11. Oklahoma State
The big-play connection of quarterback Mason Rudolph to wide receiver James Washington is more than enough to keep Oklahoma State in the hunt for the Big 12 title next year. The Cowboys also return promising running back Justice Hill (1,142 yards), and there’s optimism the offensive line will continue to improve behind guard Marcus Keyes and tackle Zach Crabtree. Washington has plenty of support at receiver. Jalen McCleskey returns after leading the team with 73 catches, Marcell Ateman returns from injury, and LSU transfer Tyron Johnson is eligible in 2017. The early departure of tackle Vincent Taylor is another loss on a defense that must replace cornerback Ashton Lampkin, safety Jordan Sterns and linebacker Jordan Burton. The schedule features road trips to Texas, West Virginia and Pitt next year, but Oklahoma, TCU and Kansas State come to Stillwater.
Jim Harbaugh has a major rebuilding project on his hands for 2017. The losses on both sides of the ball are heavy, but quarterback Wilton Speight is back from a promising first year as the starter, and the Wolverines have a solid stable of running backs to utilize. Additionally, center Mason Cole turned down the NFL Draft for one more year in Ann Arbor. Cole’s return is critical for an offensive line that loses three other starters. Speight will be throwing to a revamped receiving corps, as Amara Darboh, Jehu Chesson and Jake Butt have each expired their eligibility. Each level of the defense suffered a significant loss, but coordinator Don Brown is one of the best in the nation and won’t let this group slip too much in overall production. Chris Wormley, Ryan Glasgow and Taco Charlton depart in the trenches, all four starters in the secondary – including standout cornerback Jourdan Lewis – have expired their eligibility. Standout linebacker/safety hybrid Jabrill Peppers declared for the NFL Draft. The line should remain a strength with Rashan Gary and Maurice Hurst leading the way.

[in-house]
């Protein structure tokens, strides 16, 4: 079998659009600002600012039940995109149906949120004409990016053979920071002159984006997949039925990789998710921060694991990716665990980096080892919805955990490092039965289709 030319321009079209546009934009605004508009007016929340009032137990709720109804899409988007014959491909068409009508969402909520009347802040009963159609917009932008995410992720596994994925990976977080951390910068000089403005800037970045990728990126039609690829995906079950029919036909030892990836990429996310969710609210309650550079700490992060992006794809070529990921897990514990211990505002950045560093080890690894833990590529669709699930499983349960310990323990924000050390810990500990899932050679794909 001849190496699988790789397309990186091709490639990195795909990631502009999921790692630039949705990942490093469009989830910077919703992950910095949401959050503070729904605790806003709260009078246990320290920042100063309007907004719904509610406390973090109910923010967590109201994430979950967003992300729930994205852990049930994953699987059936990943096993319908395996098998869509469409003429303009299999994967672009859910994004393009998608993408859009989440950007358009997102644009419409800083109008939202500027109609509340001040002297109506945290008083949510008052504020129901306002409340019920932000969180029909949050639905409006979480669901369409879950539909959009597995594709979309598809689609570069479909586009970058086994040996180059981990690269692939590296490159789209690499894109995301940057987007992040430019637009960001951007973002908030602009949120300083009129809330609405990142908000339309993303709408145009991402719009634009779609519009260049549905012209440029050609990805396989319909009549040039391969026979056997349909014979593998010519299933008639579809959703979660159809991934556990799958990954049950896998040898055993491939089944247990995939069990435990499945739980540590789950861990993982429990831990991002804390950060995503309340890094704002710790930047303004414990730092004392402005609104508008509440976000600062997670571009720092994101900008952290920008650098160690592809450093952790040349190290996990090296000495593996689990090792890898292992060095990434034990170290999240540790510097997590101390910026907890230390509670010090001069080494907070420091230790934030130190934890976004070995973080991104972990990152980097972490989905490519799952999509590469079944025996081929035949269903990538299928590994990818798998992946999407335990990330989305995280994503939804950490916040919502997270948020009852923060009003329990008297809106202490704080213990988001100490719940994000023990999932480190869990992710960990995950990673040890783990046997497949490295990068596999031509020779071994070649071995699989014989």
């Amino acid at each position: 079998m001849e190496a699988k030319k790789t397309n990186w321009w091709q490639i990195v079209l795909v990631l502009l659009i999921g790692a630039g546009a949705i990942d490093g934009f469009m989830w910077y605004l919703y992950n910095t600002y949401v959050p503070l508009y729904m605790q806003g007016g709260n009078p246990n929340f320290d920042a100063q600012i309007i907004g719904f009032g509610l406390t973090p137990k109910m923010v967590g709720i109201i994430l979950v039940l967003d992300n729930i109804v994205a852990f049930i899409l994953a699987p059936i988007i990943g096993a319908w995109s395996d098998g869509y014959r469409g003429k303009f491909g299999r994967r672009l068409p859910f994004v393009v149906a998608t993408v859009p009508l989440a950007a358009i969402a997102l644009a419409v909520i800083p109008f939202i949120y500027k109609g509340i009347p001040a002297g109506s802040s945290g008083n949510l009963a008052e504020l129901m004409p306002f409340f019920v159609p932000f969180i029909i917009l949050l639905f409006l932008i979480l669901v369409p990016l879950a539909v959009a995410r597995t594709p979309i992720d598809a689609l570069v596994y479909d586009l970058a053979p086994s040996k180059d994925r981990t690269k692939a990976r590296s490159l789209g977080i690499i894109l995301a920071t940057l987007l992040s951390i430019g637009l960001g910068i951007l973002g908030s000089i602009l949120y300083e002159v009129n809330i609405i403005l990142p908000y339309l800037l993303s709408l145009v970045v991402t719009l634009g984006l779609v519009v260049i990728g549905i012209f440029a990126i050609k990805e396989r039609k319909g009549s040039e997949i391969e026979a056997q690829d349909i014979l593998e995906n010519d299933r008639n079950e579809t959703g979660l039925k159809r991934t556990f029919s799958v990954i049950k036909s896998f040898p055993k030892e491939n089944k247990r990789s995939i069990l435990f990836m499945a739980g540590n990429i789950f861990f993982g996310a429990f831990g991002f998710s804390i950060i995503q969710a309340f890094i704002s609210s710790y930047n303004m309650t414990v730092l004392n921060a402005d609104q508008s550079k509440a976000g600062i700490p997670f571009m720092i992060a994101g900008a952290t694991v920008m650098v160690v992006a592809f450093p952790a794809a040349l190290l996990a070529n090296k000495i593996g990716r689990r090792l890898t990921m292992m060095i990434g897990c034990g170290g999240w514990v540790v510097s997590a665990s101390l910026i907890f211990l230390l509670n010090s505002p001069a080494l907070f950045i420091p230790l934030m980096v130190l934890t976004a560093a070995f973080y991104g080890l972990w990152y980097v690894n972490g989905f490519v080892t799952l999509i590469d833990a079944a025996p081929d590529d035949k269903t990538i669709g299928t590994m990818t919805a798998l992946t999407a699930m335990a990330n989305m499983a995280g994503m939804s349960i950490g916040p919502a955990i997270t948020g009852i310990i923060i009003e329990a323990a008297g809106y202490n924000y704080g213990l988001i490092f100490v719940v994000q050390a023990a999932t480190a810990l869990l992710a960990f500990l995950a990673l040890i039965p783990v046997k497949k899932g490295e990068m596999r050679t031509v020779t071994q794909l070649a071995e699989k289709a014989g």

The Badgers faced one of the nation’s most difficult schedules in 2016 and lost three games against top-10 teams – Ohio State, Michigan and Penn State – by a touchdown. The good news for coach Paul Chryst in 2017? Wisconsin’s slate is much easier. The Badgers play Maryland, Indiana and Michigan in crossover play, and the Wolverines have to visit Camp Randall Stadium. With Bart Houston departing, the quarterback job should go to Alex Hornibrook. But Wisconsin’s identity on offense won’t change, as this team is still going to lean on a standout offensive line and stable of running backs. Corey Clement expired his eligibility after leading the team with 1,375 yards. However, Bradrick Shaw (457 yards), Taiwan Deal and Pitt transfer Chris James is a good trio to anchor the ground game. Coordinator Justin Wilcox will have a few holes to fill on defense, as T.J. Watt declared for the NFL Draft and fellow linebacker Vince Biegel and cornerback Sojourn Shelton expired their eligibility. The linebacking corps should get a boost with the return of Chris Orr and Jack Cichy from injury.